|Scientists Learn the Origin of Rogue B
Doctors have long wondered why, in some people, the immune system
turns against parts of the body it is designed to protect, leading
to autoimmune disease. Now, researchers at the National Institutes
of Health’s (NIH) National Institute of Arthritis and Musculoskeletal
and Skin Diseases (NIAMS), in collaboration with the Oklahoma Medical
Research Foundation, have provided some new clues into one likely
factor: the early development of immune system cells called B cells.
B cells are formed in the bone marrow and produce antibodies.
Antibodies are generated from the cutting and splicing of immunoglobulin
genes early in B-cell development, and have the potential to develop
strong and highly specific affinity for different pathogens. When
an infectious pathogen (a disease-causing agent) enters the body,
B cells are activated and release antibodies into the bloodstream
to combat the pathogen. When antibodies encounter the pathogen,
they bind to it, rendering it incapable of causing further harm.
Antibody molecules also serve as receptors on the surface of B
The problem occurs when the random cutting and splicing of immunoglobulin
genes results in an antibody that recognizes a component of one’s
own body. While the body has a built-in mechanism to correct these
errant cells, the NIAMS researchers discovered this doesn’t always
work the way it was intended. “What happens is that, if the body
ever produces a cell with a self-reactive antibody molecule, that
cell will get arrested in development at the point where it is
actually combining and creating an antibody receptor,” says Rafael
Casellas, Ph.D., an investigator in NIAMS’s Genomic Integrity and
Immunity Group. Often, rather than killing off the cell, the body
edits — or corrects — the receptor, like one might
edit a paper, he says. In normal circumstances, this new, good
receptor replaces the bad one, but what Casellas and Dr. Patrick
C. Wilson of the Oklahoma Medical Research Foundation found was
that about 10 percent of the body’s B cells retain both receptors:
a good, useful one and the faulty self-reactive one that the good
receptor was designed to replace. This means that the aberrant
B cells have escaped the body’s mechanism to correct them. “Our
research goes against the theory that B cells should only express
a single receptor,” says Casellas.
Using a technique in which they inserted a piece of human gene
into the cells of laboratory mice, the researchers created a model
for visualizing the process in live animals. “Most of what scientists
do is to create systems to visualize complex phenomena, then to
allow nature to give you the answers to your questions,” says Casellas.
Their new findings raise the question of how this knowledge might
eventually help people with autoimmune disease. That question,
says Casellas, is one that will take time to answer. “This is only
one step,” he says. “We all carry these cells around, but not all
of us develop autoimmunity. Our work provides one explanation for
the origin of these self-reactive B cells.”
“If you understood the system extremely well and were able to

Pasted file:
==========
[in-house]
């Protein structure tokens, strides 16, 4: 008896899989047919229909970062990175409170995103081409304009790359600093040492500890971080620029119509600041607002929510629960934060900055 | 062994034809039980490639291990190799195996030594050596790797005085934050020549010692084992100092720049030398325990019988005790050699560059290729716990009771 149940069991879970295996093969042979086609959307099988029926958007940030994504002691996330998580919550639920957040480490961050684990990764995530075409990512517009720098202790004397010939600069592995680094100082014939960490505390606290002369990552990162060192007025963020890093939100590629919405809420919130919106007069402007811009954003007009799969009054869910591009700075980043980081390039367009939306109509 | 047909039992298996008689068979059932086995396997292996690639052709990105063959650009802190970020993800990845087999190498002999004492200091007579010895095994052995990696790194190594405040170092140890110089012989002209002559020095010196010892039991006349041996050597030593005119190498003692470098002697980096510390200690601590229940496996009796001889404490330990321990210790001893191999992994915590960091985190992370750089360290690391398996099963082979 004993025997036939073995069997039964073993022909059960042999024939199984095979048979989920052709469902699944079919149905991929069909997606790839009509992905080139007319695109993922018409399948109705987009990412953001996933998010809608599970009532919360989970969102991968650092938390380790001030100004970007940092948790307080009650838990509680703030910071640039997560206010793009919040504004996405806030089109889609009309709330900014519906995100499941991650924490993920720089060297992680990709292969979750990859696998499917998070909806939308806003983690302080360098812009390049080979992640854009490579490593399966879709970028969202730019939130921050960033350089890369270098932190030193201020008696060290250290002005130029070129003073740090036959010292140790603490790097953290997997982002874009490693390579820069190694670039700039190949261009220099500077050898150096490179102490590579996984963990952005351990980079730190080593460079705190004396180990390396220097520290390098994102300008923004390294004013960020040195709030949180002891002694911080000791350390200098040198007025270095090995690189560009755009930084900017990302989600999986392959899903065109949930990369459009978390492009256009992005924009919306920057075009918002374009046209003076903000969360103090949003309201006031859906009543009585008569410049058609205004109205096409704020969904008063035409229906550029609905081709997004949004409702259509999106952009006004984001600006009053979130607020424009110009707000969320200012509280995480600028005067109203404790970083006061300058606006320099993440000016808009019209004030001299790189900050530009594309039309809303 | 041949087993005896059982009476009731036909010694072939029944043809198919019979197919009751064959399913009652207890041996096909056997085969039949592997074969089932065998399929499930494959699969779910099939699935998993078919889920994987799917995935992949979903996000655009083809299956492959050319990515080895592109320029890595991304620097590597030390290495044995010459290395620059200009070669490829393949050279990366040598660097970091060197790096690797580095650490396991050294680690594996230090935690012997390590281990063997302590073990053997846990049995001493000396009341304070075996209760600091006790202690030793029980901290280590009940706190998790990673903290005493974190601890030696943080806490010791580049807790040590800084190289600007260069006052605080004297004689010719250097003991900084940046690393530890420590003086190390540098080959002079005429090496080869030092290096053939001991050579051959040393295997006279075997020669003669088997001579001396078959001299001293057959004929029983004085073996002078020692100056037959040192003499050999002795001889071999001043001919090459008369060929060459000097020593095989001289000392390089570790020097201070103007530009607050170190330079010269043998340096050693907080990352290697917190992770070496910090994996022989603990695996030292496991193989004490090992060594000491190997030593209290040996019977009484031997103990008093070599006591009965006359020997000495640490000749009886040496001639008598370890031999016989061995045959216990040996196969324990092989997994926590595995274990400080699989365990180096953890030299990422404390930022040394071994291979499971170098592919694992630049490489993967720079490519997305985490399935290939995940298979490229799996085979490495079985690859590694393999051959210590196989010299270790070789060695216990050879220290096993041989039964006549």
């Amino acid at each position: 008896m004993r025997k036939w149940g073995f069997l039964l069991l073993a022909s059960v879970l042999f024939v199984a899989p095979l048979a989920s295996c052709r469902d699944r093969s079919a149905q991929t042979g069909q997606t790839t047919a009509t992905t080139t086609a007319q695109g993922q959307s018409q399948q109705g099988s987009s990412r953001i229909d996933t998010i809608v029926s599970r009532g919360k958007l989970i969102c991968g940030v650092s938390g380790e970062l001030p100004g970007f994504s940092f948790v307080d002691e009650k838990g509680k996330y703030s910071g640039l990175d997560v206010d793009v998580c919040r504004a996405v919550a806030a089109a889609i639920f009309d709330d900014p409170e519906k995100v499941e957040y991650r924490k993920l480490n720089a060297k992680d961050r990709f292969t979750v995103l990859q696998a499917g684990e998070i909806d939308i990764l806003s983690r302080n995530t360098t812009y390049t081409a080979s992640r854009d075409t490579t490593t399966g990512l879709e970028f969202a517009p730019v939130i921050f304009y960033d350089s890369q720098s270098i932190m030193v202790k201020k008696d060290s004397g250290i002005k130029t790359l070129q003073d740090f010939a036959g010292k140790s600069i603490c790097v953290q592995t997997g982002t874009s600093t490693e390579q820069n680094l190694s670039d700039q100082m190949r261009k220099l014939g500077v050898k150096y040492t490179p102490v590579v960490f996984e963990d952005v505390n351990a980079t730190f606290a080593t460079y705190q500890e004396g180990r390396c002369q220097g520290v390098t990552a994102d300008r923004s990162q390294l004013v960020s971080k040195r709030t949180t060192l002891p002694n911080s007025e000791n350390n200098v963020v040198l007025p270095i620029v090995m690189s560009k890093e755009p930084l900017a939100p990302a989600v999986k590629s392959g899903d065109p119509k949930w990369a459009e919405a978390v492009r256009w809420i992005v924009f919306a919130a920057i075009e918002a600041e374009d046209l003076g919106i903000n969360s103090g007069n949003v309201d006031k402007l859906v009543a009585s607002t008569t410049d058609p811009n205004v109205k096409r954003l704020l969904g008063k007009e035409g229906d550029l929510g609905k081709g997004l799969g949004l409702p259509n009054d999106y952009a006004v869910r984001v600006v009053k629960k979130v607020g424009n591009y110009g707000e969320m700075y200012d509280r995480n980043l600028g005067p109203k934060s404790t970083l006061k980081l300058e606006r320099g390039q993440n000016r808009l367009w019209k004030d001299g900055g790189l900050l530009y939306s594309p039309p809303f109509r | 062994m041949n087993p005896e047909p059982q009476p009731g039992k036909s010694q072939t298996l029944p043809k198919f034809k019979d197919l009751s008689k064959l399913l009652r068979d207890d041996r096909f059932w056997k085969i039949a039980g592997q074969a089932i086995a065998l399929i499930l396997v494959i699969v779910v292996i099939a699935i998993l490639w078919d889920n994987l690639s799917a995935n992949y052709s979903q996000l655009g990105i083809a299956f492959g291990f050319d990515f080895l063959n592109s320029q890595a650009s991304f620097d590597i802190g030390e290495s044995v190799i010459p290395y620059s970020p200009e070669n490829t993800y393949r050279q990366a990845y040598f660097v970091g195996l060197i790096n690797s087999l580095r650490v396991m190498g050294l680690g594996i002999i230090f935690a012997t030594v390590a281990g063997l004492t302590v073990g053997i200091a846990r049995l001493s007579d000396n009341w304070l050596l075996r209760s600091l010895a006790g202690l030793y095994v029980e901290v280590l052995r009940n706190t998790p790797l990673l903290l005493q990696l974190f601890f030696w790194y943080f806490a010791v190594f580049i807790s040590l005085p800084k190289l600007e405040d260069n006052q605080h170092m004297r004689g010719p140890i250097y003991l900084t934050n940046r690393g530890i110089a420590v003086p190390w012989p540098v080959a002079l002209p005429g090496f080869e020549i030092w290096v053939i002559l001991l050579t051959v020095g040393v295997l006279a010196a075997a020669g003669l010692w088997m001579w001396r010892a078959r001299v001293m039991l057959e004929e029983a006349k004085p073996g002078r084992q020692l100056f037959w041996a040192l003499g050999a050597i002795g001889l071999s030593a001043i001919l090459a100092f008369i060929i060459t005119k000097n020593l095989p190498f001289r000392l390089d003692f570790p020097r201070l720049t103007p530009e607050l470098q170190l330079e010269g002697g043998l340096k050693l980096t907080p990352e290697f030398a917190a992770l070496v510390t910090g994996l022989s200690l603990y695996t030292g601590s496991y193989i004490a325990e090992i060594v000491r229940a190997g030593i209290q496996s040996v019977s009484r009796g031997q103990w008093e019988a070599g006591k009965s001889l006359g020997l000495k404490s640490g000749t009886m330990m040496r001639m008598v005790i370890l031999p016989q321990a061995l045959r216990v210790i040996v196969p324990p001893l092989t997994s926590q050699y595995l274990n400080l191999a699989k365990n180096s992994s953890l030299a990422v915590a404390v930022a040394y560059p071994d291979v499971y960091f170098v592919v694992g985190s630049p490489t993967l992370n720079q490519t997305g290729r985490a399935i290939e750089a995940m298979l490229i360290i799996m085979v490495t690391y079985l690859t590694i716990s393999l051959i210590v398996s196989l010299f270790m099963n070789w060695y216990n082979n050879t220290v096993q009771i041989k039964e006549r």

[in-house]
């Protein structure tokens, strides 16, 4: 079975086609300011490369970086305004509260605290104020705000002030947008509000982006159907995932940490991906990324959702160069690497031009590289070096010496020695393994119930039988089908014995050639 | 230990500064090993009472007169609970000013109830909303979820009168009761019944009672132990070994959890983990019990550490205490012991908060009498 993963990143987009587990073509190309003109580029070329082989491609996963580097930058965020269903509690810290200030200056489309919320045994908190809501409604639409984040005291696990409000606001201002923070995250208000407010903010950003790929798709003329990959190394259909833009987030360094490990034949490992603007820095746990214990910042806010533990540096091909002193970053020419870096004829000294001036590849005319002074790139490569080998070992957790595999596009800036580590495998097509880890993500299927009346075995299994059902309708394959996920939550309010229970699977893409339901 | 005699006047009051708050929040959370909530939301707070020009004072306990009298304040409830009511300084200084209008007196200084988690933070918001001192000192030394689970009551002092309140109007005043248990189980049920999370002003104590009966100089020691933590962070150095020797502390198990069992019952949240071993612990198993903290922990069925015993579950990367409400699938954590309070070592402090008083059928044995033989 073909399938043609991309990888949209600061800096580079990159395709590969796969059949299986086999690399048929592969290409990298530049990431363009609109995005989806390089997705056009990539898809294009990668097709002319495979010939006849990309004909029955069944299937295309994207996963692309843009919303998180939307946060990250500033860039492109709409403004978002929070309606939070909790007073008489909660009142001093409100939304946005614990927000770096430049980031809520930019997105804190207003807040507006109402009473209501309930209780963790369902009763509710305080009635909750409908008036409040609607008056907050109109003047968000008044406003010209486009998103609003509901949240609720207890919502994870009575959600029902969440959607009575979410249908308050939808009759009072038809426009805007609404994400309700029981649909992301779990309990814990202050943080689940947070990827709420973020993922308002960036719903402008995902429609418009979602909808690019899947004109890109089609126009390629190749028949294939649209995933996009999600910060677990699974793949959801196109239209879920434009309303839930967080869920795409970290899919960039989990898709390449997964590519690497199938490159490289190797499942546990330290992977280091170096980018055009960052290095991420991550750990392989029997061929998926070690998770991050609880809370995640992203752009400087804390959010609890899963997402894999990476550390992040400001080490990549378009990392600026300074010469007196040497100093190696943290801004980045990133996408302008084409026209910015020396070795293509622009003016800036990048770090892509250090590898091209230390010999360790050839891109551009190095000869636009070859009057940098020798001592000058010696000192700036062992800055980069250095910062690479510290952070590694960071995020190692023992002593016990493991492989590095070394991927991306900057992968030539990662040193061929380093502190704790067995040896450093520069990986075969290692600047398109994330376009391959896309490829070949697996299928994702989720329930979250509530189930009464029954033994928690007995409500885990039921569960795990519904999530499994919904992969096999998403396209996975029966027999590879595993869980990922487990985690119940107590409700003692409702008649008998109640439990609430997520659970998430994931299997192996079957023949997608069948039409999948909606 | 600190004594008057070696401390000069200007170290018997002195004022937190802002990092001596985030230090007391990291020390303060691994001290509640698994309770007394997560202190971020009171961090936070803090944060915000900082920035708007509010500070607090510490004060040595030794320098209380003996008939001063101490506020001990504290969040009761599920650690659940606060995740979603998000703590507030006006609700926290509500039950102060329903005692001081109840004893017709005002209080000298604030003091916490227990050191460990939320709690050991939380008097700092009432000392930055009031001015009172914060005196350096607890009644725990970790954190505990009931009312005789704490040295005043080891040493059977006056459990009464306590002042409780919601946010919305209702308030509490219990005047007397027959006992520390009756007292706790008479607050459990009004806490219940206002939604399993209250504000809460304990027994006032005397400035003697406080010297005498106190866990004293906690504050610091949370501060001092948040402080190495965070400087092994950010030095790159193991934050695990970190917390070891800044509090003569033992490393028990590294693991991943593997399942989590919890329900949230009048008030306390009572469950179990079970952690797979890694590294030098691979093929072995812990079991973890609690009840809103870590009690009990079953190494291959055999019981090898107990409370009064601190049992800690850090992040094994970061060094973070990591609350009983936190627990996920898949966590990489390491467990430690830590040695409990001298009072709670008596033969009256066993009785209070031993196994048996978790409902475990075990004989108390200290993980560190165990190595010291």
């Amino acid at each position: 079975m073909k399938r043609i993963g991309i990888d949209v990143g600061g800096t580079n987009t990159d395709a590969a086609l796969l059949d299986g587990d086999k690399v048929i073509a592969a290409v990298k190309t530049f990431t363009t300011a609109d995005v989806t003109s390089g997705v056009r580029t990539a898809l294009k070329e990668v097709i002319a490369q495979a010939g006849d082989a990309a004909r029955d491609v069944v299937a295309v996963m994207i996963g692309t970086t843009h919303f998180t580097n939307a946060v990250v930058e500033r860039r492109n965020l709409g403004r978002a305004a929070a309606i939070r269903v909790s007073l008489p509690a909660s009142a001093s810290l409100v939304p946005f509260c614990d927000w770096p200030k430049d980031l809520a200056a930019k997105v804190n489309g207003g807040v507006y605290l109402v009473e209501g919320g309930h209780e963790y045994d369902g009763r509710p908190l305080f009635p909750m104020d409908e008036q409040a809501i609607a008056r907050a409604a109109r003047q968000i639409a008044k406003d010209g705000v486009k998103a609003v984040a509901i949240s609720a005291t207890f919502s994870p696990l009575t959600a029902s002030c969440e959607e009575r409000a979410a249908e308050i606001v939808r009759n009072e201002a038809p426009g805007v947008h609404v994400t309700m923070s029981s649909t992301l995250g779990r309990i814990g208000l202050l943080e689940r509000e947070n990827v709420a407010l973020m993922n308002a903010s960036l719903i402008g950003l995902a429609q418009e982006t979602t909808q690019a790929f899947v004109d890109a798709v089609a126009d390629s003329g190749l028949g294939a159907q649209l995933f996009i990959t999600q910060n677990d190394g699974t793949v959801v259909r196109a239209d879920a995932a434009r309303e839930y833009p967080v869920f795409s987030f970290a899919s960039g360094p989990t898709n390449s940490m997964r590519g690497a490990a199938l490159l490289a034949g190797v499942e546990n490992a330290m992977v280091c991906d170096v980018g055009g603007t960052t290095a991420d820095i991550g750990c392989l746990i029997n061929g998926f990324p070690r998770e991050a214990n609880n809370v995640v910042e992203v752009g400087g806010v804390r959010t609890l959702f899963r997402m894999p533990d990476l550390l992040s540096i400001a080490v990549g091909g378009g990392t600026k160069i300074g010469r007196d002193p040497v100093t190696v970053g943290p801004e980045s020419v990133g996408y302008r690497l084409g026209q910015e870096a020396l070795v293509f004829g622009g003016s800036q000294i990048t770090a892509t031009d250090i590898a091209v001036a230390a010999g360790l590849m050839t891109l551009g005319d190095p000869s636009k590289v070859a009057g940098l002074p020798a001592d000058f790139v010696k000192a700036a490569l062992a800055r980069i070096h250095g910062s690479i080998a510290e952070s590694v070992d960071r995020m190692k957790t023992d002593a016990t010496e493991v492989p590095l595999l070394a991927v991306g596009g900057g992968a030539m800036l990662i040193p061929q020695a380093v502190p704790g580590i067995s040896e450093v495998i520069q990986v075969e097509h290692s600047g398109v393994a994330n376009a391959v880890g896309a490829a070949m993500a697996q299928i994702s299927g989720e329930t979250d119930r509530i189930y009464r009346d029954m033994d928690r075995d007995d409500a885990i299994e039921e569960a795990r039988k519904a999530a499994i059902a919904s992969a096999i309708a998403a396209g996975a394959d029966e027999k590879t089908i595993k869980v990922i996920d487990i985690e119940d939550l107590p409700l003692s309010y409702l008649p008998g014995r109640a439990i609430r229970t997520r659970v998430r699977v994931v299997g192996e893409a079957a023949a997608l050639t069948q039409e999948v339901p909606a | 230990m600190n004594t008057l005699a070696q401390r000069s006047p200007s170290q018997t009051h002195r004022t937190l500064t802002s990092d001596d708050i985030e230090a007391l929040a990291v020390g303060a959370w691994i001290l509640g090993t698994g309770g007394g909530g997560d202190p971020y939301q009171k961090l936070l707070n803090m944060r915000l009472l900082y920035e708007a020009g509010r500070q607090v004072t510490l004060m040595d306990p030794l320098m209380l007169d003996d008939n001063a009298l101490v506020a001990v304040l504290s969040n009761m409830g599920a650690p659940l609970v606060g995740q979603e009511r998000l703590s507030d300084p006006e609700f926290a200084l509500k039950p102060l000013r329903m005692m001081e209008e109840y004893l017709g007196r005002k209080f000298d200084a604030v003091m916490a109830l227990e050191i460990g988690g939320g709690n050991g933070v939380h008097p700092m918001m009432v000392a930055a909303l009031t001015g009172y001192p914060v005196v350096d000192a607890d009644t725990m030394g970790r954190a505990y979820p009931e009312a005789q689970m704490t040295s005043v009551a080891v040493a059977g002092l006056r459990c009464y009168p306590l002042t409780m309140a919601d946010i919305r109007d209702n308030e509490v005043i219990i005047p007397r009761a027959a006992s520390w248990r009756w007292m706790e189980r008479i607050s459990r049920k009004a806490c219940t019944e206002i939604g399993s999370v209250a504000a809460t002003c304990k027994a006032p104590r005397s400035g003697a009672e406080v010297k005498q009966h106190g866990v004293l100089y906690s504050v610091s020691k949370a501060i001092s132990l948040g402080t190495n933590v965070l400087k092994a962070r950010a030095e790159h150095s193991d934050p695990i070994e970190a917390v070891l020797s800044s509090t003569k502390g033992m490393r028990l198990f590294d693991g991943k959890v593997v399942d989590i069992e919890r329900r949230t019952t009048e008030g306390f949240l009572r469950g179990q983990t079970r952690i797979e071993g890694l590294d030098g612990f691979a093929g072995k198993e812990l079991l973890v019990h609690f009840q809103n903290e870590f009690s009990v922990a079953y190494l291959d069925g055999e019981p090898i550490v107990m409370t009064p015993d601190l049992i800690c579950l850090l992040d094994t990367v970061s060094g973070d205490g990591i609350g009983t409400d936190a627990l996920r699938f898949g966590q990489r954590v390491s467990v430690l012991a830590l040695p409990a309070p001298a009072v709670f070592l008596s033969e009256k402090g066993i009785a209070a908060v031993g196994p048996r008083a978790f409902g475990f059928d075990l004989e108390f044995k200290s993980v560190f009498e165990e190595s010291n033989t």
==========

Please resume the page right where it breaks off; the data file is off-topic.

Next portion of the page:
delete the editing cells during development, for instance, then
you would only have lymphocytes that don’t express self-receptors
at all,” he says.
For now, the step forward to understand where these self-directed
cells are coming from is a big one. “Our objective is to understand
the ins and outs of this process,” says Casellas.
The research was also funded by the NIH’s National Center for
Research Resources as part of its Institutional Development Award
Program (IDeA). The program fosters health-related research and
improves the competitiveness of investigators in states that historically
have not received significant levels of research funding from NIH.
The mission of the National Institute of Arthritis and Musculoskeletal
and Skin Diseases (NIAMS), a part of the Department of Health
and Human Services’ National Institutes of Health, is to support
research into the causes, treatment and prevention of arthritis
and musculoskeletal and skin diseases; the training of basic
and clinical scientists to carry out this research; and the dissemination
of information on research progress in these diseases. For more
information about NIAMS, call the information clearinghouse at
(301) 495-4484 or (877) 22-NIAMS (free call) or visit the NIAMS
Web site at http://www.niams.nih.gov.
NCRR provides laboratory scientists and clinical researchers
with the environments and tools they need to understand, detect,
treat, and prevent a wide range of diseases. With this support,
scientists make biomedical discoveries, translate these findings
to animal-based studies, and then apply them to patient-oriented
research. Ultimately, these advances result in cures and treatments
for both common and rare diseases. NCRR also connects researchers
with one another, and with patients and communities across the
nation. These connections bring together innovative research
teams and the power of shared resources, multiplying the opportunities
to improve human health. For more information, visit www.ncrr.nih.gov.
The National Institutes of Health (NIH) — The Nation's
Medical Research Agency — includes 27 Institutes and
Centers and is a component of the U.S. Department of Health and
Human Services. It is the primary federal agency for conducting
and supporting basic, clinical and translational medical research,
and it investigates the causes, treatments, and cures for both
common and rare diseases. For more information about NIH and
its programs, visit www.nih.gov.